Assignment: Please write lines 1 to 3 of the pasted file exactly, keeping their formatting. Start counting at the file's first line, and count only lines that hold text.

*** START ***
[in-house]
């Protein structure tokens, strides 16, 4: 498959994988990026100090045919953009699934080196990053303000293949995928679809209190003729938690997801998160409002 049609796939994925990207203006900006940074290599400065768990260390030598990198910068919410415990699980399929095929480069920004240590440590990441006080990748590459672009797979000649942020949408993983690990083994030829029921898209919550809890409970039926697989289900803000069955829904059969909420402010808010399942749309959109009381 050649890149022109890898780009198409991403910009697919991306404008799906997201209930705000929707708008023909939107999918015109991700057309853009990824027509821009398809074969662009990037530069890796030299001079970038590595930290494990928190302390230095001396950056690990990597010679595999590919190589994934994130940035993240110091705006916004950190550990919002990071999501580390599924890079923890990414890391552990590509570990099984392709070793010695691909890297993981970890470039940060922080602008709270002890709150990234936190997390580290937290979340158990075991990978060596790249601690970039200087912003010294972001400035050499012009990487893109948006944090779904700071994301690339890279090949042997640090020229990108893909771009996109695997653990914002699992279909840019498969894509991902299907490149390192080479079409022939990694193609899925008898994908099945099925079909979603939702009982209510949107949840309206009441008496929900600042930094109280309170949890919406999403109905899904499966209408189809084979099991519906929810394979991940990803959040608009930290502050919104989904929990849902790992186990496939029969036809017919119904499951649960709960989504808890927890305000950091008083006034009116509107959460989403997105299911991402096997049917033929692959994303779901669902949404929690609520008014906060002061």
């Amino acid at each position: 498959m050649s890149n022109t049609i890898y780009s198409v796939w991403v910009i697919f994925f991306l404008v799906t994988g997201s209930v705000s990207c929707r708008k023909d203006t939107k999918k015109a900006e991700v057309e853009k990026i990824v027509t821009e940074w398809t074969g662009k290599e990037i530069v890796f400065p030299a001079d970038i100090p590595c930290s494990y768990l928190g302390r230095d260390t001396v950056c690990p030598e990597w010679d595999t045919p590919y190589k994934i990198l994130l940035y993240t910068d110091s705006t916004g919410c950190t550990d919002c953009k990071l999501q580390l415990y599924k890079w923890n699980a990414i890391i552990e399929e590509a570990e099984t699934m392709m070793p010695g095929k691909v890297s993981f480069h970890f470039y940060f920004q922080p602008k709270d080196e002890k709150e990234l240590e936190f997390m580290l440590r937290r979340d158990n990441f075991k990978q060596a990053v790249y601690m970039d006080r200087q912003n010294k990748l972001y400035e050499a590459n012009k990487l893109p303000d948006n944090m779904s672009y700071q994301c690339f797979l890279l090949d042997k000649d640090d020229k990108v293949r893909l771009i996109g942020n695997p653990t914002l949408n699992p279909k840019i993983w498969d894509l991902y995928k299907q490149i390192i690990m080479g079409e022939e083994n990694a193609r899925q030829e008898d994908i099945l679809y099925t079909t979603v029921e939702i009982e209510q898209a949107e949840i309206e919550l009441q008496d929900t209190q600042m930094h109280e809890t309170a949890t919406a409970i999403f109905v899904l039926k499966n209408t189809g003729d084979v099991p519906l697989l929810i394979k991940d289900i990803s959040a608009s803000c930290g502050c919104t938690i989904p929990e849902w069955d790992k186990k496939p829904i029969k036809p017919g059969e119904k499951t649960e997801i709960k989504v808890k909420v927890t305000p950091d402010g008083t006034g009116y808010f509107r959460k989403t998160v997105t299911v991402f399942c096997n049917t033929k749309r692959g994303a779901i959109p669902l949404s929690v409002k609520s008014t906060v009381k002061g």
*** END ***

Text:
[in-house]
């Protein structure tokens, strides 16, 4: 498959994988990026100090045919953009699934080196990053303000293949995928679809209190003729938690997801998160409002 049609796939994925990207203006900006940074290599400065768990260390030598990198910068919410415990699980399929095929480069920004240590440590990441006080990748590459672009797979000649942020949408993983690990083994030829029921898209919550809890409970039926697989289900803000069955829904059969909420402010808010399942749309959109009381 050649890149022109890898780009198409991403910009697919991306404008799906997201209930705000929707708008023909939107999918015109991700057309853009990824027509821009398809074969662009990037530069890796030299001079970038590595930290494990928190302390230095001396950056690990990597010679595999590919190589994934994130940035993240110091705006916004950190550990919002990071999501580390599924890079923890990414890391552990590509570990099984392709070793010695691909890297993981970890470039940060922080602008709270002890709150990234936190997390580290937290979340158990075991990978060596790249601690970039200087912003010294972001400035050499012009990487893109948006944090779904700071994301690339890279090949042997640090020229990108893909771009996109695997653990914002699992279909840019498969894509991902299907490149390192080479079409022939990694193609899925008898994908099945099925079909979603939702009982209510949107949840309206009441008496929900600042930094109280309170949890919406999403109905899904499966209408189809084979099991519906929810394979991940990803959040608009930290502050919104989904929990849902790992186990496939029969036809017919119904499951649960709960989504808890927890305000950091008083006034009116509107959460989403997105299911991402096997049917033929692959994303779901669902949404929690609520008014906060002061």
């Amino acid at each position: 498959m050649s890149n022109t049609i890898y780009s198409v796939w991403v910009i697919f994925f991306l404008v799906t994988g997201s209930v705000s990207c929707r708008k023909d203006t939107k999918k015109a900006e991700v057309e853009k990026i990824v027509t821009e940074w398809t074969g662009k290599e990037i530069v890796f400065p030299a001079d970038i100090p590595c930290s494990y768990l928190g302390r230095d260390t001396v950056c690990p030598e990597w010679d595999t045919p590919y190589k994934i990198l994130l940035y993240t910068d110091s705006t916004g919410c950190t550990d919002c953009k990071l999501q580390l415990y599924k890079w923890n699980a990414i890391i552990e399929e590509a570990e099984t699934m392709m070793p010695g095929k691909v890297s993981f480069h970890f470039y940060f920004q922080p602008k709270d080196e002890k709150e990234l240590e936190f997390m580290l440590r937290r979340d158990n990441f075991k990978q060596a990053v790249y601690m970039d006080r200087q912003n010294k990748l972001y400035e050499a590459n012009k990487l893109p303000d948006n944090m779904s672009y700071q994301c690339f797979l890279l090949d042997k000649d640090d020229k990108v293949r893909l771009i996109g942020n695997p653990t914002l949408n699992p279909k840019i993983w498969d894509l991902y995928k299907q490149i390192i690990m080479g079409e022939e083994n990694a193609r899925q030829e008898d994908i099945l679809y099925t079909t979603v029921e939702i009982e209510q898209a949107e949840i309206e919550l009441q008496d929900t209190q600042m930094h109280e809890t309170a949890t919406a409970i999403f109905v899904l039926k499966n209408t189809g003729d084979v099991p519906l697989l929810i394979k991940d289900i990803s959040a608009s803000c930290g502050c919104t938690i989904p929990e849902w069955d790992k186990k496939p829904i029969k036809p017919g059969e119904k499951t649960e997801i709960k989504v808890k909420v927890t305000p950091d402010g008083t006034g009116y808010f509107r959460k989403t998160v997105t299911v991402f399942c096997n049917t033929k749309r692959g994303a779901i959109p669902l949404s929690v409002k609520s008014t906060v009381k002061g």